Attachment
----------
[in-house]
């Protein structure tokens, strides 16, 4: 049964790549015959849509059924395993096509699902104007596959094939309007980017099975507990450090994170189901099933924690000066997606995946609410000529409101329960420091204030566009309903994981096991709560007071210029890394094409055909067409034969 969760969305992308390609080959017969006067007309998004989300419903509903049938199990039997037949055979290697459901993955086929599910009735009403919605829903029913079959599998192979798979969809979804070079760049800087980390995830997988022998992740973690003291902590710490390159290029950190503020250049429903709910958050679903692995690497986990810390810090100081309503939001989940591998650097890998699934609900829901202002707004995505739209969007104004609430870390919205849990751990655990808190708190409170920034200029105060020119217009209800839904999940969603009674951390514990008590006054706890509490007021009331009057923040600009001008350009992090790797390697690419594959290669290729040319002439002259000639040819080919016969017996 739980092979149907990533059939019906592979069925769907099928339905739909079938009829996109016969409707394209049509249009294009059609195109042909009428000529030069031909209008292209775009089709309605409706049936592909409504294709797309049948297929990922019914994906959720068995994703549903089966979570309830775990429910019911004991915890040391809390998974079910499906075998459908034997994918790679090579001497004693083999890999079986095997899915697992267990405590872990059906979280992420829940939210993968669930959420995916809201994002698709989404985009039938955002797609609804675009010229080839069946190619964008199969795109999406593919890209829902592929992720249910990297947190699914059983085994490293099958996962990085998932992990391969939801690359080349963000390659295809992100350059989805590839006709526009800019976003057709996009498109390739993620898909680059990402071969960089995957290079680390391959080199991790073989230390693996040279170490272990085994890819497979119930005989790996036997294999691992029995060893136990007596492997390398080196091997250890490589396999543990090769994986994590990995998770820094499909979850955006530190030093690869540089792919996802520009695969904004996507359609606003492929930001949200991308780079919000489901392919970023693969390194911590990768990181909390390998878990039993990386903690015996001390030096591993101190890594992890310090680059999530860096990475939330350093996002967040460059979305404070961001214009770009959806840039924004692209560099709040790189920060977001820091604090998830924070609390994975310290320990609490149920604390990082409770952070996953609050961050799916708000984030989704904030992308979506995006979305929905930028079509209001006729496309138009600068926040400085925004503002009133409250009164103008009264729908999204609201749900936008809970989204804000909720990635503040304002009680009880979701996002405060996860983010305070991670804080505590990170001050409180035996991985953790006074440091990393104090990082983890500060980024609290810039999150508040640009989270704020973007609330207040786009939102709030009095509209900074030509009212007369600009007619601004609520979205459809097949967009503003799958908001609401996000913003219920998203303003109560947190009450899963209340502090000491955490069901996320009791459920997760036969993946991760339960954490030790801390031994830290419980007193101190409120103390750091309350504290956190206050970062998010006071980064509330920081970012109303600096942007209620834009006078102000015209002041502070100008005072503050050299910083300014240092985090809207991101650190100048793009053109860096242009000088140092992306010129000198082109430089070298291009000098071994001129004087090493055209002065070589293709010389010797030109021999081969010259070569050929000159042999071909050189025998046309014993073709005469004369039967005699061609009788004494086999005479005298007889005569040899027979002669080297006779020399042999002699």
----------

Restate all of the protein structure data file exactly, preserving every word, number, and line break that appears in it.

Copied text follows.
[in-house]
């Protein structure tokens, strides 16, 4: 049964790549015959849509059924395993096509699902104007596959094939309007980017099975507990450090994170189901099933924690000066997606995946609410000529409101329960420091204030566009309903994981096991709560007071210029890394094409055909067409034969 969760969305992308390609080959017969006067007309998004989300419903509903049938199990039997037949055979290697459901993955086929599910009735009403919605829903029913079959599998192979798979969809979804070079760049800087980390995830997988022998992740973690003291902590710490390159290029950190503020250049429903709910958050679903692995690497986990810390810090100081309503939001989940591998650097890998699934609900829901202002707004995505739209969007104004609430870390919205849990751990655990808190708190409170920034200029105060020119217009209800839904999940969603009674951390514990008590006054706890509490007021009331009057923040600009001008350009992090790797390697690419594959290669290729040319002439002259000639040819080919016969017996 739980092979149907990533059939019906592979069925769907099928339905739909079938009829996109016969409707394209049509249009294009059609195109042909009428000529030069031909209008292209775009089709309605409706049936592909409504294709797309049948297929990922019914994906959720068995994703549903089966979570309830775990429910019911004991915890040391809390998974079910499906075998459908034997994918790679090579001497004693083999890999079986095997899915697992267990405590872990059906979280992420829940939210993968669930959420995916809201994002698709989404985009039938955002797609609804675009010229080839069946190619964008199969795109999406593919890209829902592929992720249910990297947190699914059983085994490293099958996962990085998932992990391969939801690359080349963000390659295809992100350059989805590839006709526009800019976003057709996009498109390739993620898909680059990402071969960089995957290079680390391959080199991790073989230390693996040279170490272990085994890819497979119930005989790996036997294999691992029995060893136990007596492997390398080196091997250890490589396999543990090769994986994590990995998770820094499909979850955006530190030093690869540089792919996802520009695969904004996507359609606003492929930001949200991308780079919000489901392919970023693969390194911590990768990181909390390998878990039993990386903690015996001390030096591993101190890594992890310090680059999530860096990475939330350093996002967040460059979305404070961001214009770009959806840039924004692209560099709040790189920060977001820091604090998830924070609390994975310290320990609490149920604390990082409770952070996953609050961050799916708000984030989704904030992308979506995006979305929905930028079509209001006729496309138009600068926040400085925004503002009133409250009164103008009264729908999204609201749900936008809970989204804000909720990635503040304002009680009880979701996002405060996860983010305070991670804080505590990170001050409180035996991985953790006074440091990393104090990082983890500060980024609290810039999150508040640009989270704020973007609330207040786009939102709030009095509209900074030509009212007369600009007619601004609520979205459809097949967009503003799958908001609401996000913003219920998203303003109560947190009450899963209340502090000491955490069901996320009791459920997760036969993946991760339960954490030790801390031994830290419980007193101190409120103390750091309350504290956190206050970062998010006071980064509330920081970012109303600096942007209620834009006078102000015209002041502070100008005072503050050299910083300014240092985090809207991101650190100048793009053109860096242009000088140092992306010129000198082109430089070298291009000098071994001129004087090493055209002065070589293709010389010797030109021999081969010259070569050929000159042999071909050189025998046309014993073709005469004369039967005699061609009788004494086999005479005298007889005569040899027979002669080297006779020399042999002699």